Friday, August 17, 2018


In "The Wahabs of Ocracoke Island," a 1984 article by Kevin Cutler, Myra Wahab is quoted describing some of her husband's commercial ventures:

“There were two [movie theaters on Ocracoke]. In 1914 [Stanley] built a movie theater here called The Ocean Wave, and he had live personalities that appeared from time to time. That was located between where the Harborside Gift Shop and the Yaupon Tree [where Down Creek Gallery is today] are, on the paved portion. It was down on that piece of land. After that had exhausted itself, and he had built the Wahab Hotel [now Blackbeard's Lodge], he turned the [south]west wing of that into a movie theater, and that was run until 1959.”

Wahab Village Hotel

Carl Goerch, in his 1956 book Ocracoke, writes, "The moving picture theatre, which occupies the southern wing of the Wahab Village Hotel, isn't making anyone rich. Shows are run on Tuesday and Saturday nights. Admission is 40 cents for adults, 25 cents for children. Seating capacity is around 250. There's nothing fancy about interior decorations. The film costs $16.50. Then there's the cost of postage, wages for a machine operator, lights and power, etc. [C.F.] Boyette [the manager of the hotel] figures that the total cost involved in producing one show is $30."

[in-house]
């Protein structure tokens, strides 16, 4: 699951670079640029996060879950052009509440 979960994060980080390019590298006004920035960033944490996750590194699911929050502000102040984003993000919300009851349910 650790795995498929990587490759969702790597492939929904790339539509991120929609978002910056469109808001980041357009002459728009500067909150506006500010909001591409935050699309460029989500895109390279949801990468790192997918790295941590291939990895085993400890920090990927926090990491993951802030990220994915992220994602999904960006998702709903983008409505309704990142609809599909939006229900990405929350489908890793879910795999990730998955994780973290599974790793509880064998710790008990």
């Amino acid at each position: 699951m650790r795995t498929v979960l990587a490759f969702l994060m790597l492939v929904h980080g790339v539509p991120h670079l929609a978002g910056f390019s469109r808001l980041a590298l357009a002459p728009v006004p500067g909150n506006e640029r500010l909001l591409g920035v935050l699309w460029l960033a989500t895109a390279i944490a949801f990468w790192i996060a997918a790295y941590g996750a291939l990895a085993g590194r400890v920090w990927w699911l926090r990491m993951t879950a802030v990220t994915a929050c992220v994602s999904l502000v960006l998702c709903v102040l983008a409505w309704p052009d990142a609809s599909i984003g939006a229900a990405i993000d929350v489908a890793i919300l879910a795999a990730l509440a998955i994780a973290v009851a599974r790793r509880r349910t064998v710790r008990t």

Bobbie Rondthaler who spent summers on Ocracoke in the 1940s and 1950s remembers the movies: "[I have] great memories of going to the movies on Ocracoke on hot summer nights. The windows were open to catch any breeze that passed by, but there were no screens. This meant lots of mosquitoes. The solution to both the heat and the mosquitoes was to use one of those old-time paddle-shaped fans, cardboard on a wooden handle, advertising some funeral home on the mainland. That was nightlife on Ocracoke."

If you have ever wondered how the street you live on or vacation on got its name, or are just curious about other street names, take a look at this month's Ocracoke Newsletter. We have compiled a list of every official street in Ocracoke village, along with one or more paragraphs explaining how they came to be named. You can read the Newsletter here.  

No comments:

Post a Comment